A nation may have breathed a sigh of relief at the news of Johnny Sexton being fit to face Wales this weekend, but the Ireland management are at pains to promote the importance of the collective in the bid for back-to-back RBS 6 Nations championships.
Ireland’s hopes of keeping their Grand Slam bid alive received a massive boost yesterday when fly-half Sexton, his hamstring healing, was declared fit to play the Welsh in Saturday’s Six Nations clash at the Millennium Stadium.
Just as any discussion of a first Grand Slam since 2009 is regarded as taboo, despite three wins from three, at the Irish training base in Co Kildare, so too is talk of Sexton being key to Ireland’s hopes of achieving it.
Widely regarded as the best fly-half in world rugby right now, Sexton was instrumental in the victories over France and England, having watched Ian Keatley fill the breach in the opening win in Italy as he finished his 12-week layoff for a series of concussions sustained during 2014.
So when he limped out of the 19-9 success over the English 10 days ago clutching a hamstring he twinged converting the only try of the game, there were fears among fans that a Six Nations apocalypse was nigh.
Head coach Joe Schmidt and his backroom team understandably do not underestimate Sexton’s contribution to the cause but in declaring him fit for duty this weekend in Cardiff, assistant coach Richie Murphy yesterday insisted Ireland were not overly reliant on their playmaker.
“He is a really important part of the package, obviously,” Murphy said.
“His direction and his leadership on the pitch is massive, those decisions that he makes on the run.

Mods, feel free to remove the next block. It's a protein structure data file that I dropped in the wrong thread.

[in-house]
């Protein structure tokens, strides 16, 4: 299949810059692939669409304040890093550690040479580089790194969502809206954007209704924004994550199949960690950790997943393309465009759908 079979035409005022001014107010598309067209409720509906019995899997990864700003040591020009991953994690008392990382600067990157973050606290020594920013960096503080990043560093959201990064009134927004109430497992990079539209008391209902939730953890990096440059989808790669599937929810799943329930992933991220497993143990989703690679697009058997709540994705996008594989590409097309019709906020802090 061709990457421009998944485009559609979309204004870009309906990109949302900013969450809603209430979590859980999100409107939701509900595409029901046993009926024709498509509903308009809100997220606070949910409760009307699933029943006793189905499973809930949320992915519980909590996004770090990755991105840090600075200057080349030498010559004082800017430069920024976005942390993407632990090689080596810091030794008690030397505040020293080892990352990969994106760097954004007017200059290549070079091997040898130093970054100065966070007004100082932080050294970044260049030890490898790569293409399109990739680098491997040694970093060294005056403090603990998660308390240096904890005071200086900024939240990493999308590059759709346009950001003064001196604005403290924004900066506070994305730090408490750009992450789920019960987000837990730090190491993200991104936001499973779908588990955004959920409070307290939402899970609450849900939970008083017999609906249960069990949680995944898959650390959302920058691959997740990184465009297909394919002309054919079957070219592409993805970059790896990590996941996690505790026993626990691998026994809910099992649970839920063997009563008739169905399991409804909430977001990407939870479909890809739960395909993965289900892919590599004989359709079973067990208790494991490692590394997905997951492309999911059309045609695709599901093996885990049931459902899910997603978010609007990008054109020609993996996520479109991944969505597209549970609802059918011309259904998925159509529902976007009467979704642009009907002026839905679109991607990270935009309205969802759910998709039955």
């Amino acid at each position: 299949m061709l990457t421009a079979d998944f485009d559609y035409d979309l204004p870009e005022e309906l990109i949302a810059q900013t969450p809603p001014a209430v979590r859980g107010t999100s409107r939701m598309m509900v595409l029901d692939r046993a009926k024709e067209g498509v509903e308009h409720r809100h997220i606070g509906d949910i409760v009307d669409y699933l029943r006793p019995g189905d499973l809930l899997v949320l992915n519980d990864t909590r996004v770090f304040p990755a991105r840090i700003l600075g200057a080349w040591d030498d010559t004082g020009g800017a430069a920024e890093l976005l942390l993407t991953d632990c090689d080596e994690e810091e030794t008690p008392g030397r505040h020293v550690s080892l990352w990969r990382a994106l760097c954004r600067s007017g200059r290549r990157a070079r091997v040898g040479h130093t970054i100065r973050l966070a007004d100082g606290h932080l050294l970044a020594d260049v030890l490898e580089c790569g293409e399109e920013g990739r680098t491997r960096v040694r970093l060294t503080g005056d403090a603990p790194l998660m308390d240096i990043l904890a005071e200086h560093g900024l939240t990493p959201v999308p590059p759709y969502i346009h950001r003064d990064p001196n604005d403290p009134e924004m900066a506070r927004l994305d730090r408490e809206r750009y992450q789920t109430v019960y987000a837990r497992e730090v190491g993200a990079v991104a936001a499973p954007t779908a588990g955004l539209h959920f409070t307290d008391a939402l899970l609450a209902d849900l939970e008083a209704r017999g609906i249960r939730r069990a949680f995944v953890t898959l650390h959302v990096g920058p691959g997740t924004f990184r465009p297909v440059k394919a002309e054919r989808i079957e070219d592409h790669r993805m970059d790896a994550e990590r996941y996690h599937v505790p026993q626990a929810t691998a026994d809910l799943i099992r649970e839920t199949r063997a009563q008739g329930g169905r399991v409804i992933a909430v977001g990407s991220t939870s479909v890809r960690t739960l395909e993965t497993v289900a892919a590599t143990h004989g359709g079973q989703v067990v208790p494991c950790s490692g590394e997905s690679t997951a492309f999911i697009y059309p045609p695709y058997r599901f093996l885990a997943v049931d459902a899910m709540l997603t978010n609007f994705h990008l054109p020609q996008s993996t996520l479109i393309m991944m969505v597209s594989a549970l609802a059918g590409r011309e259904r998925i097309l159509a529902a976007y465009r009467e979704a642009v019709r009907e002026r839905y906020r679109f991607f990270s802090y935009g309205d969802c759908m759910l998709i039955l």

"In that way he is a massive part of the squad but Jamie [Heaslip] is a massive part of the squad and there are other people who have been massive parts of the squad and when they have been out, other guys have stepped in and done a good job, like, in fairness to Keats over in Italy, he had a fine game.
"Look, we’re really happy to have him. We’re really happy he will be fit, but I suppose the back-up is the whole squad doesn’t rely on the back of just Johnny.”
Even so, the recovery of Sexton from what Murphy admitted was “something in and around that grade one tear” to his hamstring remains of paramount importance and news he began kicking again and completed a full training session yesterday was welcome news ahead of his kicking duel with Leigh Halfpenny.
“Really happy where he is at,” Murphy said. “He was modified training yesterday, he stepped it up today, he’ll do a kicking session tomorrow and we’re expecting him to be fit.
“He is sort of on a return to his proper kicking schedule, so he has done some kicking. Did some kicking Sunday, did some light kicking yesterday, kicked today and will kick tomorrow again. He didn’t do any contact today, but he took part in full training.
"He was running at 100%. So he’s fine. He’s in a good place. He is driving exactly like he would be any other day... the [medical] lads are pretty happy that he is ready to go this week.”
With Ireland set to have Jared Payne and Sean O’Brien available following the completion of their return to play from concussion protocols, and No8 Heaslip “fit and healthy” according to Murphy, Schmidt appears to have a fully fit squad to choose from ahead of tomorrow’s team announcement.
“It’s great,” Murphy said.
“The atmosphere in the squad is good. Everyone is very focused on the task in hand and I suppose everyone sees it as something they want to be involved in. No one wants to miss out through injury. They’re trying to make sure they are ticking all the boxes and making sure that their recovery strategies are right up there.”
While Ireland’s win over England was comprehensive, the perception persists Schmidt’s side are lacking in attacking flair, having scored just one try in the last two rounds. Yet Murphy believes there are merely fine margins at play, and there is more to come.
“We’ve actually created quite a lot of opportunities. Now, we haven’t quite taken them. Some people mightn’t agree with that, but we can see it,” he said.
“We can see what we’re trying to set up within our attack and how we think the opposition will be and what they’ll do.
But, it’s a very difficult thing to do, because one player does something slightly different and the whole thing changes, meaning someone has to make a decision and change that. But, look, all I can really say about that is we’re driving the lads forward. They are very keen on trying to get that detail right and, if we can manage that, more scores will come.”